Vienna all-beef hot dogs, stacked sandwiches, and ice-cream desserts form the menu at Cape Dog & Deli. The Detroit Coney Island hot dog harnesses a collaboration of chili, mustard, and onions to foster mouth mirth ($3), while a tight-knit group of Vienna beef, tomato, dill pickle, green relish, sport peppers, and onions comes together to form the Chicago hot dog ($3.50). The Italian Beef floods the senses with flavor and the hands with incorporating thinly sliced Vienna beef, soaked in au jus and delivered to the palate on a vehicle of dry, wet, or dipped gonnella bun ($5.95). Cape Dog & Deli also assuages sweet teeth, stirring up a cache of milk shakes ($4.49+) and ice cream ($1.99+) that, like the human calendar, come in 12 delicious flavors, such as butter pecan, Naples vanilla, and mango sorbet. Daily lunch specials are always available as well.
Inside La Terraza 47’s dining room, walls with faux windows, shutters, and flowerboxes recreate the feeling of sitting in a Spanish courtyard. Underneath strings of twinkling lights, servers deliver homemade chicken croquettes and sesame-crusted ahi tuna in tapas-sized dishes. Heartier appetites can attack beef enchiladas or a new york strip flavored with garlic or spanish herb butter. At night, La Terraza 47 evokes Madrid nightlife with DJs spinning tunes or musicians strumming classical guitars.
Chicago Pizza imports the spirit and flavors of the Windy City with a menu overflowing with authentic Chicago classics. Travel to the Second City with one bite of the savory hot italian-beef sandwich served with au jus ($6.99), or imagine the friendly confines of a Chicago hot dog, an all Vienna-beef dog hugging a dill-pickle spear and sport peppers in a poppy-seed bun, blanketed in mustard, relish, onion, and tomato ($3.50). Spicy-food addicts enjoy the reassuring feeling of fire mouth with jalapeño-pepper poppers filled with cool cream cheese ($5.25) or buffalo wings that come smothered in mild, medium, hot, barbecue, or Chicago Pizza's signature garlicky buffalo sauce (20 for $13.50). Empty tummies regretting their divorce with dinner can win back affection with a velvet-covered pizza box brimming with a 14-inch Chicago-style deep-dish pizza ($11.95), decorated in your favorite meat and vegetable toppings ($1.59¬–$1.99 per topping).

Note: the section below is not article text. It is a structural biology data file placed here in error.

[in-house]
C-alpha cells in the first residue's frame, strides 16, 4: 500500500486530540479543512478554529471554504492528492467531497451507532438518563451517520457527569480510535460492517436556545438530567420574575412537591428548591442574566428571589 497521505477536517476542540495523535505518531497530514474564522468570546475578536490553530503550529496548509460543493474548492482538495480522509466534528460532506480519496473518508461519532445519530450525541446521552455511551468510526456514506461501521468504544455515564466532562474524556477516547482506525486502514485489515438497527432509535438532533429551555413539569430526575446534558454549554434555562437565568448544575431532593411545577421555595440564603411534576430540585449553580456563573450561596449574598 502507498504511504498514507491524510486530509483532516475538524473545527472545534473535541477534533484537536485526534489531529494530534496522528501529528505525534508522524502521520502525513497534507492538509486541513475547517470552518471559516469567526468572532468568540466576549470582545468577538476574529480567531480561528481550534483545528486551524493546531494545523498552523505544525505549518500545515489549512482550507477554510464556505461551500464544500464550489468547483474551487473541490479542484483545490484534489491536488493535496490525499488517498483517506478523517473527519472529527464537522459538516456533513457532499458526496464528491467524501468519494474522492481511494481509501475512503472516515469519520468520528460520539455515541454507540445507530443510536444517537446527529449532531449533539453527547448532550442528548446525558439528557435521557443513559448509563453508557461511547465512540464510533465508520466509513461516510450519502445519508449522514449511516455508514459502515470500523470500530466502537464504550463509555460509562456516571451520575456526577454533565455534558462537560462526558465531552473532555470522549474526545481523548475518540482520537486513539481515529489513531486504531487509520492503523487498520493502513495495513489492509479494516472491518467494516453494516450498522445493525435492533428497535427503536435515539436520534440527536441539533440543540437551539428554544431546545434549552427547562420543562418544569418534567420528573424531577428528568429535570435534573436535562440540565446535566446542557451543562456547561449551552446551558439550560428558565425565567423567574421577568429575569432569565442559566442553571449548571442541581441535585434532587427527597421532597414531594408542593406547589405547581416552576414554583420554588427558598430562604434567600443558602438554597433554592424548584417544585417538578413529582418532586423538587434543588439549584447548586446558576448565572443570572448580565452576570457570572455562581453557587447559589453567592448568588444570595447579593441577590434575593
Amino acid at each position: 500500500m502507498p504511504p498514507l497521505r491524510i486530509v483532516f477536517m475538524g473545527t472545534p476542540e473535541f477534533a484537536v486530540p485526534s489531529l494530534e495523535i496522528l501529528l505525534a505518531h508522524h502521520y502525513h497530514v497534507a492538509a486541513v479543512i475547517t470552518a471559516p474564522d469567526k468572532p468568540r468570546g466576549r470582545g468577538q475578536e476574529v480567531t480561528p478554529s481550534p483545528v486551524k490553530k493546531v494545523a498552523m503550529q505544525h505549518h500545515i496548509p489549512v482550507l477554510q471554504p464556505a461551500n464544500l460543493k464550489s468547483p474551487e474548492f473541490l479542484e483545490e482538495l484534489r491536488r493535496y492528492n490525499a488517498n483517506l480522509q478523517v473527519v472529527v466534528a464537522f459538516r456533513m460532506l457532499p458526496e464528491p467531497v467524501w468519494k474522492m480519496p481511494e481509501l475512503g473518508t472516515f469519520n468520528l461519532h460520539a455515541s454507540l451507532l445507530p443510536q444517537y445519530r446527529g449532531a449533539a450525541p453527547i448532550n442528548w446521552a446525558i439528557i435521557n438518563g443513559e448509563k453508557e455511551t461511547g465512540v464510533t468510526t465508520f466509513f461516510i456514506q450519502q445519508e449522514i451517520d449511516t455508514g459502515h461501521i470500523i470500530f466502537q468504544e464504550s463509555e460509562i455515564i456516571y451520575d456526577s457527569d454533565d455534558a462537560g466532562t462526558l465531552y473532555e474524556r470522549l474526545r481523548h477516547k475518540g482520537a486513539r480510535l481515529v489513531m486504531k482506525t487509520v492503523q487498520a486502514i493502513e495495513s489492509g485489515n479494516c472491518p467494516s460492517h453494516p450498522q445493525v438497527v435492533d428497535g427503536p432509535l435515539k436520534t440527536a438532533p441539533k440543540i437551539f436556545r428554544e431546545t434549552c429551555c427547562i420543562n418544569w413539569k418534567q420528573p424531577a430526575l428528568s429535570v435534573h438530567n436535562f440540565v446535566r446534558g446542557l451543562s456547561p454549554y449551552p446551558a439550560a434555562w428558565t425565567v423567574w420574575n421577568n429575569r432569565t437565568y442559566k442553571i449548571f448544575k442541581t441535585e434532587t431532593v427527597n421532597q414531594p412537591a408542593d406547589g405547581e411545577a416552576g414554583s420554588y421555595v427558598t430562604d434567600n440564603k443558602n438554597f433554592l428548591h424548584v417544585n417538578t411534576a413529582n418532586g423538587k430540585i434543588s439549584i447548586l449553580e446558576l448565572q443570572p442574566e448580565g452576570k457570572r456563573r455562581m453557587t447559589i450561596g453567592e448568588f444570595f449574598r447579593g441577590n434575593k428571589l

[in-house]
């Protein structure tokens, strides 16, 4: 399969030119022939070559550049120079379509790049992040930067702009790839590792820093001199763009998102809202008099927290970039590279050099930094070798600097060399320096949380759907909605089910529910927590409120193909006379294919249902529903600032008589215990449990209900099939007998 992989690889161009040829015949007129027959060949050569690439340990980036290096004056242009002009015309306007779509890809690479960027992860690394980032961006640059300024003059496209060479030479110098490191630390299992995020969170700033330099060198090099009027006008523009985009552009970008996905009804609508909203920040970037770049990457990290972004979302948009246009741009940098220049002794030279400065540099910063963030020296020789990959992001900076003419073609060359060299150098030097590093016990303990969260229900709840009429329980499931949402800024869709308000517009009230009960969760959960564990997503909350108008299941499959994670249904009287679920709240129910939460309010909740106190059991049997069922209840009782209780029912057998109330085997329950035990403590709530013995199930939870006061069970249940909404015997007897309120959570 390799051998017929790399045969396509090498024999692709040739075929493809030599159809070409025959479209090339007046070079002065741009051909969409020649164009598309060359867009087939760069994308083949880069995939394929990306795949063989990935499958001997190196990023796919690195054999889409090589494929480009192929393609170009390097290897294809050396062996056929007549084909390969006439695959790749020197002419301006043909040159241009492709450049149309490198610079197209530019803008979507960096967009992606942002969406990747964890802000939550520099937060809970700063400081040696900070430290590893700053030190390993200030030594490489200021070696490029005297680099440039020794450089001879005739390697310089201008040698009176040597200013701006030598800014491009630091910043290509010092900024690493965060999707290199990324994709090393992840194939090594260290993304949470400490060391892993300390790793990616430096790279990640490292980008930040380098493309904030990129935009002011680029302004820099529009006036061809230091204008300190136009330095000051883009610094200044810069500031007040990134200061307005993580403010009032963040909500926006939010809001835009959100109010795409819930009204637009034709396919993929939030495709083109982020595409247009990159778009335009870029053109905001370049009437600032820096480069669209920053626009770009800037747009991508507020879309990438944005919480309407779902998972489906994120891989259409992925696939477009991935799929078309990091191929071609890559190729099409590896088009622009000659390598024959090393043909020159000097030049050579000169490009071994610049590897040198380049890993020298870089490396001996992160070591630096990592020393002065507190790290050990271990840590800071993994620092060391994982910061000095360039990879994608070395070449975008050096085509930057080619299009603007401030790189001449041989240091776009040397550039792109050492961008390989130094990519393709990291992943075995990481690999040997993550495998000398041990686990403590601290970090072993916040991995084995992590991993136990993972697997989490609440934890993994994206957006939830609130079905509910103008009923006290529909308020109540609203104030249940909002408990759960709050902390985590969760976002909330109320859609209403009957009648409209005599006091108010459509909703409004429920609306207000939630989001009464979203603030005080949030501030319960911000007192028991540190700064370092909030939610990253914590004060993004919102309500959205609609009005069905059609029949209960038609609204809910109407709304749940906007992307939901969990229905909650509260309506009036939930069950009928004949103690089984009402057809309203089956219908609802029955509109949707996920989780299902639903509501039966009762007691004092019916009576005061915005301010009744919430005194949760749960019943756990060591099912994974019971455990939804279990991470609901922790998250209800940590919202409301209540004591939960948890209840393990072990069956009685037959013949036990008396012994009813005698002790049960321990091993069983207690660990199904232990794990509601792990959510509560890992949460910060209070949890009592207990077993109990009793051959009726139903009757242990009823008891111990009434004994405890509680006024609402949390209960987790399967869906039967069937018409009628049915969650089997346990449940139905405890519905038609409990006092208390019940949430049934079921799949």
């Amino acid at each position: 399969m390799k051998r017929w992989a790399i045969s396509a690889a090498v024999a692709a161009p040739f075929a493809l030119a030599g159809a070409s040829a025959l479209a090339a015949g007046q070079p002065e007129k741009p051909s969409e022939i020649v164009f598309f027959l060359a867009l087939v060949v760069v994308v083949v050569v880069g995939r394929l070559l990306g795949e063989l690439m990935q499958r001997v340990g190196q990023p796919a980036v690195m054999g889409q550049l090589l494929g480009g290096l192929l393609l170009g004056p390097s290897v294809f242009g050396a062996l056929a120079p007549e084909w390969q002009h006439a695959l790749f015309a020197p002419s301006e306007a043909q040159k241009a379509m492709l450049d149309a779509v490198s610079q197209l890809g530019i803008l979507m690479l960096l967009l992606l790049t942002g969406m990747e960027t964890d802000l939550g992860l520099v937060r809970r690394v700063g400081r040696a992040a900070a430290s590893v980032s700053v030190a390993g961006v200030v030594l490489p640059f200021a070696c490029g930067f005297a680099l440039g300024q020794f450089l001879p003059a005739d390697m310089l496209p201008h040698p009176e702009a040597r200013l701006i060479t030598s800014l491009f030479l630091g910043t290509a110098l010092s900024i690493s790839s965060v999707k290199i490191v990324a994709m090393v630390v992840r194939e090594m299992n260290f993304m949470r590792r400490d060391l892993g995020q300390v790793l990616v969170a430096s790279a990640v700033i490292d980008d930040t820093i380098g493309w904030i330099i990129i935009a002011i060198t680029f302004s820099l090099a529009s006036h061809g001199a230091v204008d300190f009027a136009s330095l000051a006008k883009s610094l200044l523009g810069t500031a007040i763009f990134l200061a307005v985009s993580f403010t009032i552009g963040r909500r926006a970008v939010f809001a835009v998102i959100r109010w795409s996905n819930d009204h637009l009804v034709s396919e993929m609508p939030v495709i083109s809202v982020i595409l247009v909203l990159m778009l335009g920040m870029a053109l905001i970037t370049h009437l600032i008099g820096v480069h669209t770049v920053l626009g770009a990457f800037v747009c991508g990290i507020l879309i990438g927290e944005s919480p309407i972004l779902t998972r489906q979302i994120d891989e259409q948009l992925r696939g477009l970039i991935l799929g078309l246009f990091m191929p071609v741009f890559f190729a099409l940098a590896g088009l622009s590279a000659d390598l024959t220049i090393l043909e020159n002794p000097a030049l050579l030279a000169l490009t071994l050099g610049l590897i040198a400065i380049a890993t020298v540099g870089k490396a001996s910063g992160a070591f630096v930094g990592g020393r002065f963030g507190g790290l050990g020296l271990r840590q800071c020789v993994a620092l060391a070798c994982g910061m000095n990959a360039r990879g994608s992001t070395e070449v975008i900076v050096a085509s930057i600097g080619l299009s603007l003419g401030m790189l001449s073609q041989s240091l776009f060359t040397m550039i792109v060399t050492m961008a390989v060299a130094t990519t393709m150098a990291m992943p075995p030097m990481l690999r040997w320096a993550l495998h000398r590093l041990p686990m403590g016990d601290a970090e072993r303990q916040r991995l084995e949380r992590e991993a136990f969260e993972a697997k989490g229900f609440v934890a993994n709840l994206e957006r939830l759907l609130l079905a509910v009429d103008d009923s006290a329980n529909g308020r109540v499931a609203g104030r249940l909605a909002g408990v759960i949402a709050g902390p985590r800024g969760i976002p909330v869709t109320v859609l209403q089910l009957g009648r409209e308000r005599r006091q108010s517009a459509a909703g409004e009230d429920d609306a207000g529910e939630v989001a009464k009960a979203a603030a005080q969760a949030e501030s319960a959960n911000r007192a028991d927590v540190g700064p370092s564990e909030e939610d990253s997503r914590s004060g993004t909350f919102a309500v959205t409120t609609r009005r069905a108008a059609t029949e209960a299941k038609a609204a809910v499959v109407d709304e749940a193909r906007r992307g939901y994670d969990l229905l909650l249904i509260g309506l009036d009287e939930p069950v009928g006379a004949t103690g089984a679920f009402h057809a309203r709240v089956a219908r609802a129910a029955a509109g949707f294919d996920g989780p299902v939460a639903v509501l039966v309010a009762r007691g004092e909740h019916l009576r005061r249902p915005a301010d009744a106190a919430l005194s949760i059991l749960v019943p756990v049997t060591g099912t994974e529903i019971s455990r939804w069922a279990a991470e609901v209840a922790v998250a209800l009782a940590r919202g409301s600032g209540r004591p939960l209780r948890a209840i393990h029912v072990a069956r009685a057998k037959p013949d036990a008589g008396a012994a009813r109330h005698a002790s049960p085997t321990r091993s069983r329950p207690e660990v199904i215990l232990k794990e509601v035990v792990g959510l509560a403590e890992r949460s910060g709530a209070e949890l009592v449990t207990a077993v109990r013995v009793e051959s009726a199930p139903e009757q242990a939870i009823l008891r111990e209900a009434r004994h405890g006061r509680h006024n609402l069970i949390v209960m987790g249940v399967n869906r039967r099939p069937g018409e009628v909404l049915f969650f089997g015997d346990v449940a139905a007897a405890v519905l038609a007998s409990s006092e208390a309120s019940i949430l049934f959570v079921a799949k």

Calm gulf breezes caress diners as they feast upon time-tested grill fare from Paradise Tiki Hut Bar & Grill's menu. Dig into oceanic treasures without being subjected to slideshow of Poseidon's vacation by ordering south Florida shrimp ($7.95 for half a pound) flanked by homemade cocktail sauce or Bahamian conch fritters fried to a golden brown ($6.95). While the apple-wood-smoked bacon saunters atop veggies and sourdough toast in the BLT ($5.75), tender chicken breast splashes gleefully through authentic jerk seasoning in the Jamaican-style grilled chicken sandwich ($8.45).
The authentic tastes of Key West pounce across palates at Leapin’ Lizard, where an extensive menu of steak and seafood dishes tempers belly squalls amid the sprightly sounds of live entertainment. Patrons vanquish appetites with the slow-roasted queen- and king-cut prime rib (market price) and swathe landlocked taste buds in a deep-sea deluge of oysters on the half shell (market price). Teeth excavate through the jalapeño and cheddar layers of the Smokin' Southwest burger ($7.99) in search of the juicy beef patty at its center, and spoons sink into the spicy andouille sausage, shrimp, and chicken of the Cajun gumbo stew ($10.99). Leapin’ Lizard's full bar balances out the bayou heat with more than 35 varieties of beer—a regional beverage that explorer Juan Ponce de León first sipped at the fizzy golden spring of the Fountain of Youth. The invigorating drinks menu featuring specialty rum runners, such as the Hot Damn Taz, pairs well with weekly events and the plethora of live rock and roll music Tuesday through Sunday.
Owners Ines Josupeit and chef James King join culinary forces at Table 209, a bistro tucked into the historical buildings and sunny harbor walk of Punta Gorda. James brings his 20 years of experience working in kitchens throughout San Francisco, Seattle, and Portland to the restaurant, cobbling fresh seafood, prime meats, and seasonal ingredients into innovative gourmet dishes. Every Monday night, Ines grabs the culinary baton, pulling from her own German heritage to simmer up an authentic menu of traditional German sausages and potato pancakes. Out in the dining room, local artwork festoons the walls, as guests sit around white tablecloths, illuminated by flickering candles that stop passing cavemen dead in their tracks. Outside in the patio, glimmering strands of hanging lights cascade above rows of tabletops and lush plants.